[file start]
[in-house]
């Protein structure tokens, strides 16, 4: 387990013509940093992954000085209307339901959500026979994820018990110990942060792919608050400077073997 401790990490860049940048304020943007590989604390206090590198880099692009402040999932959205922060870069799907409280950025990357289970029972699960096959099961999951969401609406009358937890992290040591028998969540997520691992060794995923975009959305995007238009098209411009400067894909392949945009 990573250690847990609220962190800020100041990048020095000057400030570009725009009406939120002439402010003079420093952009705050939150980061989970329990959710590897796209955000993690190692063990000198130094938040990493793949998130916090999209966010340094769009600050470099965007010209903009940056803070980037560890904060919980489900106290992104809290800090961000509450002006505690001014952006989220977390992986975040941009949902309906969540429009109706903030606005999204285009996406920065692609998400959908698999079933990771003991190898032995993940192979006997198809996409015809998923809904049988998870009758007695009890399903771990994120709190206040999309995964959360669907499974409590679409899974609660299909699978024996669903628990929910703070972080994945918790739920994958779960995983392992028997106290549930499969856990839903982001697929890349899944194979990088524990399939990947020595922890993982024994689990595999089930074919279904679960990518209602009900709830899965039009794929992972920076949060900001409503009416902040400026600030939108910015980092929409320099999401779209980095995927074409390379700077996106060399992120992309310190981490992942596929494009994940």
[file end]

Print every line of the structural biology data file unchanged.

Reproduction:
[in-house]
């Protein structure tokens, strides 16, 4: 387990013509940093992954000085209307339901959500026979994820018990110990942060792919608050400077073997 401790990490860049940048304020943007590989604390206090590198880099692009402040999932959205922060870069799907409280950025990357289970029972699960096959099961999951969401609406009358937890992290040591028998969540997520691992060794995923975009959305995007238009098209411009400067894909392949945009 990573250690847990609220962190800020100041990048020095000057400030570009725009009406939120002439402010003079420093952009705050939150980061989970329990959710590897796209955000993690190692063990000198130094938040990493793949998130916090999209966010340094769009600050470099965007010209903009940056803070980037560890904060919980489900106290992104809290800090961000509450002006505690001014952006989220977390992986975040941009949902309906969540429009109706903030606005999204285009996406920065692609998400959908698999079933990771003991190898032995993940192979006997198809996409015809998923809904049988998870009758007695009890399903771990994120709190206040999309995964959360669907499974409590679409899974609660299909699978024996669903628990929910703070972080994945918790739920994958779960995983392992028997106290549930499969856990839903982001697929890349899944194979990088524990399939990947020595922890993982024994689990595999089930074919279904679960990518209602009900709830899965039009794929992972920076949060900001409503009416902040400026600030939108910015980092929409320099999401779209980095995927074409390379700077996106060399992120992309310190981490992942596929494009994940």